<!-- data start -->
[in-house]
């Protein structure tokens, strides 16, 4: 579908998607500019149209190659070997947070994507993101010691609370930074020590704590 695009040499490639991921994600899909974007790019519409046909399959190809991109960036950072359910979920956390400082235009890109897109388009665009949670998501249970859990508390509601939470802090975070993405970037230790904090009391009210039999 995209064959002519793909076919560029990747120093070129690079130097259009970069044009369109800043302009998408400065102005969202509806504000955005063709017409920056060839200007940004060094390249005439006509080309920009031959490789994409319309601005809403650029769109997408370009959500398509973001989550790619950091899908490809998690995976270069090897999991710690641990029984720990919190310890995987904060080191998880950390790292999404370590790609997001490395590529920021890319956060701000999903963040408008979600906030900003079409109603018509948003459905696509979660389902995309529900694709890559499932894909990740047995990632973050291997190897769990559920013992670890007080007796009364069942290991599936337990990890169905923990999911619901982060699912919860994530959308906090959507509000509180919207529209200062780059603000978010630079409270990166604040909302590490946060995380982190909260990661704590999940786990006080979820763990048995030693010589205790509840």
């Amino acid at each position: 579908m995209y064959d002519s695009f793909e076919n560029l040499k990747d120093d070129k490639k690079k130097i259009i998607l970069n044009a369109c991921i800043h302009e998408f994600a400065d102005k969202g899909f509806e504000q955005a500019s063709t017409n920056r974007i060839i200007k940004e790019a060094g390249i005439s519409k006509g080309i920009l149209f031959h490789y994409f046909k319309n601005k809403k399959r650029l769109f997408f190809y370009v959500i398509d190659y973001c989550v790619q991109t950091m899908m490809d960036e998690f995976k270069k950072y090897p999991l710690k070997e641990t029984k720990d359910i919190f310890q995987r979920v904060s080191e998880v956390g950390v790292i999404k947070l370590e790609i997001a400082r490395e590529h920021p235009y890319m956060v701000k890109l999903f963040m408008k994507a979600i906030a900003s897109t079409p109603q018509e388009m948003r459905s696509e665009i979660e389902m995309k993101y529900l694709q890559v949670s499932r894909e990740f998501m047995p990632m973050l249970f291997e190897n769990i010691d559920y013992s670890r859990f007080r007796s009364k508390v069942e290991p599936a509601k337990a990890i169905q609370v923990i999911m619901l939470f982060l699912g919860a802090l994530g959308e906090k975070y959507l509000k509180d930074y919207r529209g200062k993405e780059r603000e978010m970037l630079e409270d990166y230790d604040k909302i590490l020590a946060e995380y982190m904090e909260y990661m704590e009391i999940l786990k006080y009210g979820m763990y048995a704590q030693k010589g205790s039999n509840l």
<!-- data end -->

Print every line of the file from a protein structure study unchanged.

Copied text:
[in-house]
């Protein structure tokens, strides 16, 4: 579908998607500019149209190659070997947070994507993101010691609370930074020590704590 695009040499490639991921994600899909974007790019519409046909399959190809991109960036950072359910979920956390400082235009890109897109388009665009949670998501249970859990508390509601939470802090975070993405970037230790904090009391009210039999 995209064959002519793909076919560029990747120093070129690079130097259009970069044009369109800043302009998408400065102005969202509806504000955005063709017409920056060839200007940004060094390249005439006509080309920009031959490789994409319309601005809403650029769109997408370009959500398509973001989550790619950091899908490809998690995976270069090897999991710690641990029984720990919190310890995987904060080191998880950390790292999404370590790609997001490395590529920021890319956060701000999903963040408008979600906030900003079409109603018509948003459905696509979660389902995309529900694709890559499932894909990740047995990632973050291997190897769990559920013992670890007080007796009364069942290991599936337990990890169905923990999911619901982060699912919860994530959308906090959507509000509180919207529209200062780059603000978010630079409270990166604040909302590490946060995380982190909260990661704590999940786990006080979820763990048995030693010589205790509840």
């Amino acid at each position: 579908m995209y064959d002519s695009f793909e076919n560029l040499k990747d120093d070129k490639k690079k130097i259009i998607l970069n044009a369109c991921i800043h302009e998408f994600a400065d102005k969202g899909f509806e504000q955005a500019s063709t017409n920056r974007i060839i200007k940004e790019a060094g390249i005439s519409k006509g080309i920009l149209f031959h490789y994409f046909k319309n601005k809403k399959r650029l769109f997408f190809y370009v959500i398509d190659y973001c989550v790619q991109t950091m899908m490809d960036e998690f995976k270069k950072y090897p999991l710690k070997e641990t029984k720990d359910i919190f310890q995987r979920v904060s080191e998880v956390g950390v790292i999404k947070l370590e790609i997001a400082r490395e590529h920021p235009y890319m956060v701000k890109l999903f963040m408008k994507a979600i906030a900003s897109t079409p109603q018509e388009m948003r459905s696509e665009i979660e389902m995309k993101y529900l694709q890559v949670s499932r894909e990740f998501m047995p990632m973050l249970f291997e190897n769990i010691d559920y013992s670890r859990f007080r007796s009364k508390v069942e290991p599936a509601k337990a990890i169905q609370v923990i999911m619901l939470f982060l699912g919860a802090l994530g959308e906090k975070y959507l509000k509180d930074y919207r529209g200062k993405e780059r603000e978010m970037l630079e409270d990166y230790d604040k909302i590490l020590a946060e995380y982190m904090e909260y990661m704590e009391i999940l786990k006080y009210g979820m763990y048995a704590q030693k010589g205790s039999n509840l």